When Is It Time To Move Office? | Oktra
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  • When Is It Time To Move Office?

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  • Office space is an important asset to any business and once you’ve found the right space for you, it can be daunting to think about relocating again. However, moving office may become a necessity as your workforce grows and your business expands. Plus, as the working landscape continues to evolve and more employees are being asked to return to the office, the office needs to offer more as a functional, purposeful destination that help attract people back in.


    stall or postpone their plans to move

    E. ON

  • E. ON held a survey which found that relocating to new office premises is the second most nerve-shredding undertaking business owners and operators face. The same survey also found that 78% of companies stall or postpone their plans to move, preferring to endure sub-optimal office space, with all the leaks and creaks and costs of ageing infrastructure, rather than go through the pain of relocation.

    An office move is so much more than a physical experience – it’s a major opportunity for change and can be a catalyst for business transformation. It’s a chance to realign your corporate premises with strategic priorities, with the benefits far outweighing any short-term hassle or upheaval. There are some signs that it’s time for a company to relocate, or at least refurbish their office, but each project has its own requirements. This means that looking at examples of other companies can offer inspiration but doesn’t provide a short cut to the answers.

  • The drivers for relocation

    One of the most common reasons for companies to move office is a lease expiry. Office leases traditionally last between five and ten years, although the post-pandemic shift to hybrid working means lease terms are changing and three year leases or flexible 12-month lease terms are far more common.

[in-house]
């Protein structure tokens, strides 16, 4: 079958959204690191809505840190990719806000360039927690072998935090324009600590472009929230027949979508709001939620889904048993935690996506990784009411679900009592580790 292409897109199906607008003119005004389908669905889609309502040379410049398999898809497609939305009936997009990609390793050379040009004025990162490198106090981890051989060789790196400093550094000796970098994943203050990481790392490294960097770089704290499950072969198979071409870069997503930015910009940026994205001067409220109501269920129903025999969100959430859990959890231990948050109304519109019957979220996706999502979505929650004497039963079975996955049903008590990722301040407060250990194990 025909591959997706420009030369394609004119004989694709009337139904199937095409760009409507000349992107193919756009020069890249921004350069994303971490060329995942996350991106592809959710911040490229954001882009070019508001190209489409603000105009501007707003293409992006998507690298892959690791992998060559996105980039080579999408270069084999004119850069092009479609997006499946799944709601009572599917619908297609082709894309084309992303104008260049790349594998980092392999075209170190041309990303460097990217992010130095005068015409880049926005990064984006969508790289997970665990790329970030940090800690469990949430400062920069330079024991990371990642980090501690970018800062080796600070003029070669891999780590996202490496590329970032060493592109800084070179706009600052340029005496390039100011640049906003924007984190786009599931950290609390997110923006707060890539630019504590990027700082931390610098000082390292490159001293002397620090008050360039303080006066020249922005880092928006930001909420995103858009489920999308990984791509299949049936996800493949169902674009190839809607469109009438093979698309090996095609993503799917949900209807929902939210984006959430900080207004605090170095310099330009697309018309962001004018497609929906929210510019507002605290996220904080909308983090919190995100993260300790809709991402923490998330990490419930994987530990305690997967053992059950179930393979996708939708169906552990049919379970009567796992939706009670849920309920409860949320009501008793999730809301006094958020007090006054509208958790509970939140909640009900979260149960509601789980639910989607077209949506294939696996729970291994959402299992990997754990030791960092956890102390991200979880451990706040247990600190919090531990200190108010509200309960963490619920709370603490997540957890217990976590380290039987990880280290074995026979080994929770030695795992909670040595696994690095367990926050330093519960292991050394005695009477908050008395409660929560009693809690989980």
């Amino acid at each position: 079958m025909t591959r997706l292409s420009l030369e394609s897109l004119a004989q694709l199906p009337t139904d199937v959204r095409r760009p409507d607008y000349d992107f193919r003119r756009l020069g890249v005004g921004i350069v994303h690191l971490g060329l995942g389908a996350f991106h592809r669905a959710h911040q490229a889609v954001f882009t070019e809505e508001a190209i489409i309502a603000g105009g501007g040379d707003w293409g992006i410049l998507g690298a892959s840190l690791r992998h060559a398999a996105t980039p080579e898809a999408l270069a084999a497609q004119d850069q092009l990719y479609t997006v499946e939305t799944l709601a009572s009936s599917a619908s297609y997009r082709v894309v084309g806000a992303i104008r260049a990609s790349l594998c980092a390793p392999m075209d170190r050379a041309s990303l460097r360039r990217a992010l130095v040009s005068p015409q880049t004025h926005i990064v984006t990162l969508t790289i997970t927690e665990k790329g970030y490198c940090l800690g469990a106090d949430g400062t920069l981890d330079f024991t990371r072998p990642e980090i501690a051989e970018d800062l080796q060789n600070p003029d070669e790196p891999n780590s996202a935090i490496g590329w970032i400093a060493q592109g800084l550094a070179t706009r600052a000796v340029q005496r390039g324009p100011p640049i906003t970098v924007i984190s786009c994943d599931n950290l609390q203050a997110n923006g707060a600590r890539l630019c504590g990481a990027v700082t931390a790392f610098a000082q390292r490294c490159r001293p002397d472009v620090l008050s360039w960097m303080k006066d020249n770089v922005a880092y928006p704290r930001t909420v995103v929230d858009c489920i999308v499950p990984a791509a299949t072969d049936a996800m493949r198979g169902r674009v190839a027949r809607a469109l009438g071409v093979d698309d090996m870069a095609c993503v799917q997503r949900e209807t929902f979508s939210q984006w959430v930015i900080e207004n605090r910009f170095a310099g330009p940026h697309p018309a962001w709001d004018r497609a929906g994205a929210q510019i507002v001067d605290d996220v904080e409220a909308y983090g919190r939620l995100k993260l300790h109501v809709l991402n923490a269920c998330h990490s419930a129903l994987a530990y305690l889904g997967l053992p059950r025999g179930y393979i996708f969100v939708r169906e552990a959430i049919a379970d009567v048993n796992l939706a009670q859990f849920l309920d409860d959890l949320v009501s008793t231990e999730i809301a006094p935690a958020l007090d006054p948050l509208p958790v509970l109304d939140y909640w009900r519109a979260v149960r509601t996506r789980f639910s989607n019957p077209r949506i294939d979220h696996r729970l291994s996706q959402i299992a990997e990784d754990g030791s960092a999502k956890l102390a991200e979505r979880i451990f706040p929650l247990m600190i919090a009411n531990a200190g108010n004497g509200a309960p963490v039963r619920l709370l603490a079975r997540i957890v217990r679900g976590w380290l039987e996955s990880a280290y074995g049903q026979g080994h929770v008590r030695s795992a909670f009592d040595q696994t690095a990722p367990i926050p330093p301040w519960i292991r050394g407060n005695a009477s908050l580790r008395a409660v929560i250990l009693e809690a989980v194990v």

If your office lease is expiring, it might be a good excuse to invest some time in reconsidering your options. It is essential for clients to understand the obligations around extending or renewing their lease as timeframes and key dates will dictate your plans. If you’re not looking to move, you should consider renewing your commercial lease around 12 to 24 months before it expires. For example, you’ll need to serve notice of non-renewal 18 to 24 months before your lease expiry.

    Building these timelines into your relocation plans means you won’t fall foul of any contractual obligations. The terms of your commercial lease are part of your legal commitments so whether you’re moving or not, tenants need to know what they are and aren’t responsible for. The common influencing factors can be divided into three categories: financial, organisational and property. We have outlined the factors which fall into these categories below.

  • Financial

    Financial considerations underpin many business decisions and when it comes to real estate and rental costs, companies always want their space to work harder. Overheads relating to space can be key determining factors in the ‘stay or go’ debate and this is only anticipated to grow with the increase in demand for remote and hybrid working.

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  • According to the CBRE’s Prime Rent and Yield Monitor, UK office prime rents rose 1.6% in Q2 2022, with the largest increases seen in the East Midlands (6.0%) and Fringe London (3.7%). These rental price hikes, combined with the current energy crisis and other inflationary pressures, may force businesses to consider moves to less expensive/more efficient premises.

    Conversely, your current workspace may be constraining your growth ambitions and profit potential. A strategic move to a new office that’s better equipped to support your commercial objectives could help to unlock future value for your business.

  • Organisational

    A lot of businesses will have changed shape after Covid as they look to restructure operations and ways of working. This has put real estate under the microscope as companies have adapted and changed when their space is not best aligned to those changes. This is where the organisational impact on offices is becoming more prevalent as the office itself hasn’t changed, but the way it is being used has.